Condensed Matter & Materials Physics


Our research is directed at characterising and understanding the fundamental properties and behaviour of natural and advanced materials to improve sustainability and manufacturing outcomes. Using an array of bulk, atomic, optical, and nuclear techniques, our research has application in a wide range of areas including:  

  • magnetic and electronic devices 
  • optical signal processing and data storage 
  • biomedical physics 
  • nanoscale functionality 
  • ionising radiation dosimetry and imaging 
  • magnetic refrigeration. 

Competitive Advantage

We have access to an extensive suite of in-house facilities available for the preparation, characterisation and investigation of materials over a wide range of temperatures. We also have access to neutron and light scattering facilities at the Australian Centre for Neutron Scattering (OPAL reactor) and the Australian Synchrotron as well as overseas facilities (Germany, Canada, UK, France). Our research investigations are supported by detailed analytical and related theoretical studies.  

Specialist, in-house expertise in low-temperature techniques includes: 

  • High-resolution optical spectroscopy exploiting hole burning techniques 
  • Rare earth and iron-based Mössbauer spectroscopy as a probe of local atomic interactions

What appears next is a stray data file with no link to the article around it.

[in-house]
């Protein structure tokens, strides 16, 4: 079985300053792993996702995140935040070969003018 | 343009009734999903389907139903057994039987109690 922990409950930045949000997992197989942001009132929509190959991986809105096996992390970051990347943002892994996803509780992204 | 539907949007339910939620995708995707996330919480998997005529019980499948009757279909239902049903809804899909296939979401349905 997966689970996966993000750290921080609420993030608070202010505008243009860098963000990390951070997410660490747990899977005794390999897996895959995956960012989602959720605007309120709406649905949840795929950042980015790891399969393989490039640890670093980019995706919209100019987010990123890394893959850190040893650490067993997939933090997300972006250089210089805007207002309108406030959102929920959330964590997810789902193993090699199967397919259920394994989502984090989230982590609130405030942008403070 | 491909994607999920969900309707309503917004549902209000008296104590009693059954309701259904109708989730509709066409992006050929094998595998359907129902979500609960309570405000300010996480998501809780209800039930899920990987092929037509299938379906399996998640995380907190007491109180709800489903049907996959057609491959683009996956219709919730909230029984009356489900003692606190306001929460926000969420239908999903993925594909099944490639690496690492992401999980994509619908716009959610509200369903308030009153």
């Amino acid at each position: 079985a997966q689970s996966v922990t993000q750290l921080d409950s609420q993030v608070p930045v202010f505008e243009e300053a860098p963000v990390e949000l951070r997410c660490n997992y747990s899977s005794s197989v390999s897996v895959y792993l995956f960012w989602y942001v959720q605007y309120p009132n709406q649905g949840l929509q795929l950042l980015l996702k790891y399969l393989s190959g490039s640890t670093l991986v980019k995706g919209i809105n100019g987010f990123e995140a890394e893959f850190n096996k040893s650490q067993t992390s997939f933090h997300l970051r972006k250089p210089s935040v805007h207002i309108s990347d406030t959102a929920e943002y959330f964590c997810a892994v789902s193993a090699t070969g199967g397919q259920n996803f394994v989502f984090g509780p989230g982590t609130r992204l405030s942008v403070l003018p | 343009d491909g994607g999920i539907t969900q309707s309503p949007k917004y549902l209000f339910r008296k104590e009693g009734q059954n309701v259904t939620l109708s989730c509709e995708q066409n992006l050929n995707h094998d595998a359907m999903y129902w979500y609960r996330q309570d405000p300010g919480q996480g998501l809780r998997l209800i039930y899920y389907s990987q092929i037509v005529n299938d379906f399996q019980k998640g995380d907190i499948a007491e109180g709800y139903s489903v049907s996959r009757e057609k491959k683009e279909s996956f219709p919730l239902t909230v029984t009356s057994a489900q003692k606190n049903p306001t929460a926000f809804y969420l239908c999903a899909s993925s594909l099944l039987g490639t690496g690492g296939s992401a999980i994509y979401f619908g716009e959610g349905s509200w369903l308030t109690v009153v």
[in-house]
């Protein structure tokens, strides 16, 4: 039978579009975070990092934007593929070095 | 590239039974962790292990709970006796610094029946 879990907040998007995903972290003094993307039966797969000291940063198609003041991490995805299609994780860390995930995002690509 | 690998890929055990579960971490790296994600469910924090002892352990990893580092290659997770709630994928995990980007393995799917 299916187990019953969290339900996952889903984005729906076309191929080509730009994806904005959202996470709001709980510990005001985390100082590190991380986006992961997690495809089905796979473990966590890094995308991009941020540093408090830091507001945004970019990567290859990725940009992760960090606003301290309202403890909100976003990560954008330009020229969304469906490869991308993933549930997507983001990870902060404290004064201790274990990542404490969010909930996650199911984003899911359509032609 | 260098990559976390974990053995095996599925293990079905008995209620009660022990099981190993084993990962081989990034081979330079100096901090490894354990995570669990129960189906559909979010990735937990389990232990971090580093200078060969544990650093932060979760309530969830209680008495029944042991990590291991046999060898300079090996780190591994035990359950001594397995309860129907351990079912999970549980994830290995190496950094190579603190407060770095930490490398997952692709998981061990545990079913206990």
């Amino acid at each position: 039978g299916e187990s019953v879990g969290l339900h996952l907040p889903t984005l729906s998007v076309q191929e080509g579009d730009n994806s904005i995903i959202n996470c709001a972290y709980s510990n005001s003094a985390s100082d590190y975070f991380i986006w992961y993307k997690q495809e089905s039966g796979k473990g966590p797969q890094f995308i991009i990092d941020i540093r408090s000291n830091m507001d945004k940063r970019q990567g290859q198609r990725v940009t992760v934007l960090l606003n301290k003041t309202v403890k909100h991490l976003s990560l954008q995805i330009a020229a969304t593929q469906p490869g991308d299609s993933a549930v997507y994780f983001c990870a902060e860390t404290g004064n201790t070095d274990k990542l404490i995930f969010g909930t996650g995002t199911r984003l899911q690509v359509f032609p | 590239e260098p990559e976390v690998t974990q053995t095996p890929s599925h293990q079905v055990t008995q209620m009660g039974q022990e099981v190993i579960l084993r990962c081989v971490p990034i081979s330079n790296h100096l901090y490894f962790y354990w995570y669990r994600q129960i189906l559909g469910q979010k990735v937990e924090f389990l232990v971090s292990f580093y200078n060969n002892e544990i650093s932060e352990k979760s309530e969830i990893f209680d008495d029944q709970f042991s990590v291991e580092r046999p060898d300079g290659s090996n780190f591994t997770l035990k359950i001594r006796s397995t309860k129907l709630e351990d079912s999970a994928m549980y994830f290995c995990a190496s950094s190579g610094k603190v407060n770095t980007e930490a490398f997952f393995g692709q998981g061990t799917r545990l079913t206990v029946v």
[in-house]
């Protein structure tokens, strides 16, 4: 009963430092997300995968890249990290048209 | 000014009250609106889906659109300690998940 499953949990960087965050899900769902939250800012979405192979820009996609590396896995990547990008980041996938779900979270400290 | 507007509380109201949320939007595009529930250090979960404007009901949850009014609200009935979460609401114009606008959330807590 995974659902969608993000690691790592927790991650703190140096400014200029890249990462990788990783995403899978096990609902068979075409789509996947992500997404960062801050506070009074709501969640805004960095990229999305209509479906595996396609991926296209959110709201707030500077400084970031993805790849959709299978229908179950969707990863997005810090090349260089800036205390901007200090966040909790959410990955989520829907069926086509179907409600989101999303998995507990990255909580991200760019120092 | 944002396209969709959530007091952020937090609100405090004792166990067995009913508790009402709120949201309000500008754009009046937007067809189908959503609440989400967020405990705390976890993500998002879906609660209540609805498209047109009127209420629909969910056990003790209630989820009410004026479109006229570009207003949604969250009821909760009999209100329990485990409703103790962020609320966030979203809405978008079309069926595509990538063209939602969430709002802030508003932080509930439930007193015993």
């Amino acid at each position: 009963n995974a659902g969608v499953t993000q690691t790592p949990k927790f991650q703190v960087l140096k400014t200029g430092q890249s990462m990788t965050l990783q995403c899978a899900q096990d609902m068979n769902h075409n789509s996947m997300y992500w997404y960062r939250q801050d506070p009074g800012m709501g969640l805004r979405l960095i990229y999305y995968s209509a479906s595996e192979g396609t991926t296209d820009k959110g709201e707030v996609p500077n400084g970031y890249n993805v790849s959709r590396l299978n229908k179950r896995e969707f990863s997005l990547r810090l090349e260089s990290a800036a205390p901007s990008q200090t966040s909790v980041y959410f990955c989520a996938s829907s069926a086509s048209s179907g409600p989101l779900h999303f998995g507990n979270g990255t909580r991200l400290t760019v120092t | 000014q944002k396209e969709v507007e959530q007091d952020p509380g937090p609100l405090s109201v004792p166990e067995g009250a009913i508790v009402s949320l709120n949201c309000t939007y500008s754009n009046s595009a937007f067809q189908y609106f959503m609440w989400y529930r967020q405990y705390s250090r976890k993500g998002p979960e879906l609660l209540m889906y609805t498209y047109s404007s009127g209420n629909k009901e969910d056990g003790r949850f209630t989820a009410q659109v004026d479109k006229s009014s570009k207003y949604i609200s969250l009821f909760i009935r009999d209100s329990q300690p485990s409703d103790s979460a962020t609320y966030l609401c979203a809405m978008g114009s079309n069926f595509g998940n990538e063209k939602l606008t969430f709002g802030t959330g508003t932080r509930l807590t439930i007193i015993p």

• Combination of bulk and microscopic techniques applied to magnetism 
  • Low temperature transport characterisation of nanoscale electronic devices based on two dimensional materials 
  • X-ray diffraction to low temperatures, complemented by electron microscopy 
  • Magnetic resonance, electronic and nuclear, applied at low temperatures 
  • Strong record and performance in analytical studies in support of experimental investigations. 

Successful Applications

  • X-ray imaging films based on rare-earth-doped phosphors have been developed based on optical investigations. 
  • Earth’s crust modelling relies heavily on knowledge of the oxidation state of iron in mid-ocean ridge basalt (MORB). This has now been resolved using x-ray absorption near edge structure (XANES) spectroscopy calibrated against standards characterised in our laboratories using 57Fe-Mössbauer spectroscopy. 
  • Adsorbate dynamics at graphene interfaces have been mapped with synchrotron radiation thereby influencing research on vertical graphene nano-sheets for fuel cells and filtering.  
  • The characterisation of polymer wear particles causing inflammation in knee implants has influenced the medical science of hip joints, disc and shoulder arthroplasty and spinal implants. 

Study With Us

Courses in Condensed Matter and Materials Physics are offered at levels 2, 3 and 4 (honours) as components of the Physics major.